Employers must ensure that each employee who is not fully vaccinated wears a face covering when indoors or when occupying a vehicle with another person for work purposes, except in limited circumstances (when an employee is alone in a room with floor to ceiling walls and a closed door; limited time while eating or drinking or for identification purposes in compliance with safety and security measures; when an employee is wearing a respirator or facemask; or where the use of face coverings are infeasible or create a greater hazard). 

Employers must not prevent any employee, regardless of vaccination status, from voluntarily wearing a face covering unless it creates a serious workplace hazard (e.g., interfering with the safe operation of equipment).

What must covered employers communicate to their employees?

Employers must provide employees the following in a language and at a literacy level the employees understand:

  1. information about the requirements of the ETS and workplace policies and procedures established to implement the ETS;
  2. the CDC document “Key Things to Know About COVID-19 Vaccines”;
  3. information about protections against retaliation and discrimination; and
  4. information about laws that provide for criminal penalties for knowingly supplying false statements or documentation.

What are the reporting and recordkeeping requirements?

Employers are required to report work-related COVID-19 fatalities to OSHA within 8 hours of learning about them, and work-related COVID-19 in-patient hospitalizations within 24 hours of the employer learning about the hospitalization.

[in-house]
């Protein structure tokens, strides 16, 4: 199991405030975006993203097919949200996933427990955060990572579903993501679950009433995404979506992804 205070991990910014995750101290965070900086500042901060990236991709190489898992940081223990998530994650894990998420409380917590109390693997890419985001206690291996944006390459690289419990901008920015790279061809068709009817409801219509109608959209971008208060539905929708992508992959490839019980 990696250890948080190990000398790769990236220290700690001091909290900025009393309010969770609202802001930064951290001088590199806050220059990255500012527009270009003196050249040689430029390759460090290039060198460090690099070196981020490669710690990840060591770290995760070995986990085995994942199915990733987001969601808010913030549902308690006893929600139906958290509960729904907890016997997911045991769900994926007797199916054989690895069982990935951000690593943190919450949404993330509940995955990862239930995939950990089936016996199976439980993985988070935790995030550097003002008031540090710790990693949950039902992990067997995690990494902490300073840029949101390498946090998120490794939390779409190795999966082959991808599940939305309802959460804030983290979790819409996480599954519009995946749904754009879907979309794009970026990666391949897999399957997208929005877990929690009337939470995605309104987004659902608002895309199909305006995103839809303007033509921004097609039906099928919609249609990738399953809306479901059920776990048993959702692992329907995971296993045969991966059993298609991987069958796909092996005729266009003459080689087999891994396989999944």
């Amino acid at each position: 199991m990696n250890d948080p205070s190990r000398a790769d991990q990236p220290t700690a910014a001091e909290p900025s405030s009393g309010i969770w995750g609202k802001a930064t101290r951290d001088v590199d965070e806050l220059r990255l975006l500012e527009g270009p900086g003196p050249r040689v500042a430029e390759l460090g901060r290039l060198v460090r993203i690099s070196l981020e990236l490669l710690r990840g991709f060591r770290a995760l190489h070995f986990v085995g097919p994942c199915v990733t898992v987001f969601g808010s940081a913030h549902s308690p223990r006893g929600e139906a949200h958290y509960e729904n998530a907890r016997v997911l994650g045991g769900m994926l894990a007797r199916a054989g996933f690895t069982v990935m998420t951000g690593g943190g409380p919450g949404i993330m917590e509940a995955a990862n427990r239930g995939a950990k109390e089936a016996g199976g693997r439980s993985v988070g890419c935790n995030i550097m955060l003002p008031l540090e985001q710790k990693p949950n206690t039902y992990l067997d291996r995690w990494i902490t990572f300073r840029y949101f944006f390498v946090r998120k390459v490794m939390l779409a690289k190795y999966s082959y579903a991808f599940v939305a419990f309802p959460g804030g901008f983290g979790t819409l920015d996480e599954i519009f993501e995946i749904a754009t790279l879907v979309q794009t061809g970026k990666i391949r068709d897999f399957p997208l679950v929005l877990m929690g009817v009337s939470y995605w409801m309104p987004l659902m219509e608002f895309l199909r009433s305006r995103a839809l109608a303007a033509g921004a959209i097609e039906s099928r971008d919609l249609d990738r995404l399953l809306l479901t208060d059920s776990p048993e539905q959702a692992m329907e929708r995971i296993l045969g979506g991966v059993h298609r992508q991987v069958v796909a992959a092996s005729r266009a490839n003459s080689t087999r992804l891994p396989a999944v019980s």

Employers must make available for examination and copying an employee’s COVID-19 vaccine documentation and any COVID-19 test results to that employee and to anyone having written authorized consent of that employee. Employers are also required to make available to an employee, or an employee representative, the aggregate number of fully vaccinated employees at a workplace along with the total number of employees at that workplace. This information must be made available by the end of the next business day after such a request.

Does the ETS address state laws that prohibit vaccine mandates or otherwise contradict its requirements?

The ETS states that it preempts any state or local requirements that ban or limit an employer from requiring vaccination, face coverings, or testing.

Please contact Mark Chumley or a member of KMK Law's Labor & Employment Group for assistance:

Cole D. Bond

Kasey L. Bond

Mark J. Chumley

John M. Milligan

Caroline K. Musekamp
Of Counsel

Gregory J. Robinson

KMK Law articles and blog posts are intended to bring attention to developments in the law and are not intended as legal advice for any particular client or any particular situation. The laws/regulations and interpretations thereof are evolving and subject to change. Although we will attempt to update articles/blog posts for material changes, the article/post may not reflect changes in laws/regulations or guidance issued after the date the article/post was published. Please consult with counsel of your choice regarding any specific questions you may have.